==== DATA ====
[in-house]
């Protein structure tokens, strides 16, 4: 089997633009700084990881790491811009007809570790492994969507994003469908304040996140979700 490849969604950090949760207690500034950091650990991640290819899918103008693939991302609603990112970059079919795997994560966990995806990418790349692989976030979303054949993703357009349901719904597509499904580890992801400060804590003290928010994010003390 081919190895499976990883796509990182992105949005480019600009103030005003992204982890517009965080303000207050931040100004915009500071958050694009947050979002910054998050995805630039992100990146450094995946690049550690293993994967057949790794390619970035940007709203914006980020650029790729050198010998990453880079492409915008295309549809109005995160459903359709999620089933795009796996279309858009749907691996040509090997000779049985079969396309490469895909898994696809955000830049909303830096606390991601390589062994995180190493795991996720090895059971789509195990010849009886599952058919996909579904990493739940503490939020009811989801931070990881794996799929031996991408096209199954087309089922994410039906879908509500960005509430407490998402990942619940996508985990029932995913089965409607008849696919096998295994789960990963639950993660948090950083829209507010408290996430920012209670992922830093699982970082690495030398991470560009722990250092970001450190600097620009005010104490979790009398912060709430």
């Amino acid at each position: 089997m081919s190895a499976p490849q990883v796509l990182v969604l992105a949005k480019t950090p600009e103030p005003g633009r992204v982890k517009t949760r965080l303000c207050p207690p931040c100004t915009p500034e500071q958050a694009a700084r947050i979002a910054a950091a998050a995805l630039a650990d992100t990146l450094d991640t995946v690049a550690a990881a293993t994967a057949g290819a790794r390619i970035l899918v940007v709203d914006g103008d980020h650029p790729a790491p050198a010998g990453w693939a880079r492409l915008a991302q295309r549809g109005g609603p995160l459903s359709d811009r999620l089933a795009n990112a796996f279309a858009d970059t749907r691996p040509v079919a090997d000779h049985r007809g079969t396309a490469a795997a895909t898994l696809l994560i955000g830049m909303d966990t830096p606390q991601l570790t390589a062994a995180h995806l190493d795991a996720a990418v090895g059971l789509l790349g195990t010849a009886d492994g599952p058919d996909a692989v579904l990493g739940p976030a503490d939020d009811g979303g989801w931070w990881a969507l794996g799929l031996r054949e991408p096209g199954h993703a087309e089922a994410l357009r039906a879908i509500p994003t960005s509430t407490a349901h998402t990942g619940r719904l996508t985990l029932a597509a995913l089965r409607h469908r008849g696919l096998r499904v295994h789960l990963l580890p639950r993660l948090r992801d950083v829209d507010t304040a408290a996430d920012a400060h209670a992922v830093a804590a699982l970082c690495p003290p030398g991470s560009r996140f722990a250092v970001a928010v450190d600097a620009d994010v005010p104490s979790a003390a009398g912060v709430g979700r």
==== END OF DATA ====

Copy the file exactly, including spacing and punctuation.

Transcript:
[in-house]
């Protein structure tokens, strides 16, 4: 089997633009700084990881790491811009007809570790492994969507994003469908304040996140979700 490849969604950090949760207690500034950091650990991640290819899918103008693939991302609603990112970059079919795997994560966990995806990418790349692989976030979303054949993703357009349901719904597509499904580890992801400060804590003290928010994010003390 081919190895499976990883796509990182992105949005480019600009103030005003992204982890517009965080303000207050931040100004915009500071958050694009947050979002910054998050995805630039992100990146450094995946690049550690293993994967057949790794390619970035940007709203914006980020650029790729050198010998990453880079492409915008295309549809109005995160459903359709999620089933795009796996279309858009749907691996040509090997000779049985079969396309490469895909898994696809955000830049909303830096606390991601390589062994995180190493795991996720090895059971789509195990010849009886599952058919996909579904990493739940503490939020009811989801931070990881794996799929031996991408096209199954087309089922994410039906879908509500960005509430407490998402990942619940996508985990029932995913089965409607008849696919096998295994789960990963639950993660948090950083829209507010408290996430920012209670992922830093699982970082690495030398991470560009722990250092970001450190600097620009005010104490979790009398912060709430």
């Amino acid at each position: 089997m081919s190895a499976p490849q990883v796509l990182v969604l992105a949005k480019t950090p600009e103030p005003g633009r992204v982890k517009t949760r965080l303000c207050p207690p931040c100004t915009p500034e500071q958050a694009a700084r947050i979002a910054a950091a998050a995805l630039a650990d992100t990146l450094d991640t995946v690049a550690a990881a293993t994967a057949g290819a790794r390619i970035l899918v940007v709203d914006g103008d980020h650029p790729a790491p050198a010998g990453w693939a880079r492409l915008a991302q295309r549809g109005g609603p995160l459903s359709d811009r999620l089933a795009n990112a796996f279309a858009d970059t749907r691996p040509v079919a090997d000779h049985r007809g079969t396309a490469a795997a895909t898994l696809l994560i955000g830049m909303d966990t830096p606390q991601l570790t390589a062994a995180h995806l190493d795991a996720a990418v090895g059971l789509l790349g195990t010849a009886d492994g599952p058919d996909a692989v579904l990493g739940p976030a503490d939020d009811g979303g989801w931070w990881a969507l794996g799929l031996r054949e991408p096209g199954h993703a087309e089922a994410l357009r039906a879908i509500p994003t960005s509430t407490a349901h998402t990942g619940r719904l996508t985990l029932a597509a995913l089965r409607h469908r008849g696919l096998r499904v295994h789960l990963l580890p639950r993660l948090r992801d950083v829209d507010t304040a408290a996430d920012a400060h209670a992922v830093a804590a699982l970082c690495p003290p030398g991470s560009r996140f722990a250092v970001a928010v450190d600097a620009d994010v005010p104490s979790a003390a009398g912060v709430g979700r």